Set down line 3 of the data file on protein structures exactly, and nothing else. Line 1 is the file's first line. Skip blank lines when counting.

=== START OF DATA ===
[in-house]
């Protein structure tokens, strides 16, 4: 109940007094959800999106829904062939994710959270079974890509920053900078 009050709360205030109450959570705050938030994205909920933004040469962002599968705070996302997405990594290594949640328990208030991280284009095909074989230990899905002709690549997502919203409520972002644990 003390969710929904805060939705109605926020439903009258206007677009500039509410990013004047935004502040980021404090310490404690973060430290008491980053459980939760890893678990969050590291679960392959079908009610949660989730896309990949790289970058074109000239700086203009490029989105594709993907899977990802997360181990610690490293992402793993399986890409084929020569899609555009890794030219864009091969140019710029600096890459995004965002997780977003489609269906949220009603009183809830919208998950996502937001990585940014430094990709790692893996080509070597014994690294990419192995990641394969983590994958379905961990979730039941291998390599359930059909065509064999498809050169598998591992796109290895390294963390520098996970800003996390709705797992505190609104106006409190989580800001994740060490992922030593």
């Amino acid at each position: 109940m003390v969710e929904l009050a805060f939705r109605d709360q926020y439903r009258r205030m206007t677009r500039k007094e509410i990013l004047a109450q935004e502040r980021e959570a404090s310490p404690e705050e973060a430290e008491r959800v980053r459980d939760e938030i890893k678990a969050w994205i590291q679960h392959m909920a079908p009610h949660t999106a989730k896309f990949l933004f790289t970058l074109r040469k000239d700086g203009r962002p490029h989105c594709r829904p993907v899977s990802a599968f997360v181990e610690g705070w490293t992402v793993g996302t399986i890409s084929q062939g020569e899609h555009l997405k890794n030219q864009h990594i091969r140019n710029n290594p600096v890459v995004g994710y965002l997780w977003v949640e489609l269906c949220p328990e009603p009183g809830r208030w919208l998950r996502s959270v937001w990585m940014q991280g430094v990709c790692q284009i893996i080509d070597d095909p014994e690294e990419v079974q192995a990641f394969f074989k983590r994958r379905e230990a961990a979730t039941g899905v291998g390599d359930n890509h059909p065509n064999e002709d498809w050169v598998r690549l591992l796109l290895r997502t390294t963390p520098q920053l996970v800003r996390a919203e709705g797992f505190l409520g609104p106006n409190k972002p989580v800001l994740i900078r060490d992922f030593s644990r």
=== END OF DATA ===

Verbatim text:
């Amino acid at each position: 109940m003390v969710e929904l009050a805060f939705r109605d709360q926020y439903r009258r205030m206007t677009r500039k007094e509410i990013l004047a109450q935004e502040r980021e959570a404090s310490p404690e705050e973060a430290e008491r959800v980053r459980d939760e938030i890893k678990a969050w994205i590291q679960h392959m909920a079908p009610h949660t999106a989730k896309f990949l933004f790289t970058l074109r040469k000239d700086g203009r962002p490029h989105c594709r829904p993907v899977s990802a599968f997360v181990e610690g705070w490293t992402v793993g996302t399986i890409s084929q062939g020569e899609h555009l997405k890794n030219q864009h990594i091969r140019n710029n290594p600096v890459v995004g994710y965002l997780w977003v949640e489609l269906c949220p328990e009603p009183g809830r208030w919208l998950r996502s959270v937001w990585m940014q991280g430094v990709c790692q284009i893996i080509d070597d095909p014994e690294e990419v079974q192995a990641f394969f074989k983590r994958r379905e230990a961990a979730t039941g899905v291998g390599d359930n890509h059909p065509n064999e002709d498809w050169v598998r690549l591992l796109l290895r997502t390294t963390p520098q920053l996970v800003r996390a919203e709705g797992f505190l409520g609104p106006n409190k972002p989580v800001l994740i900078r060490d992922f030593s644990r």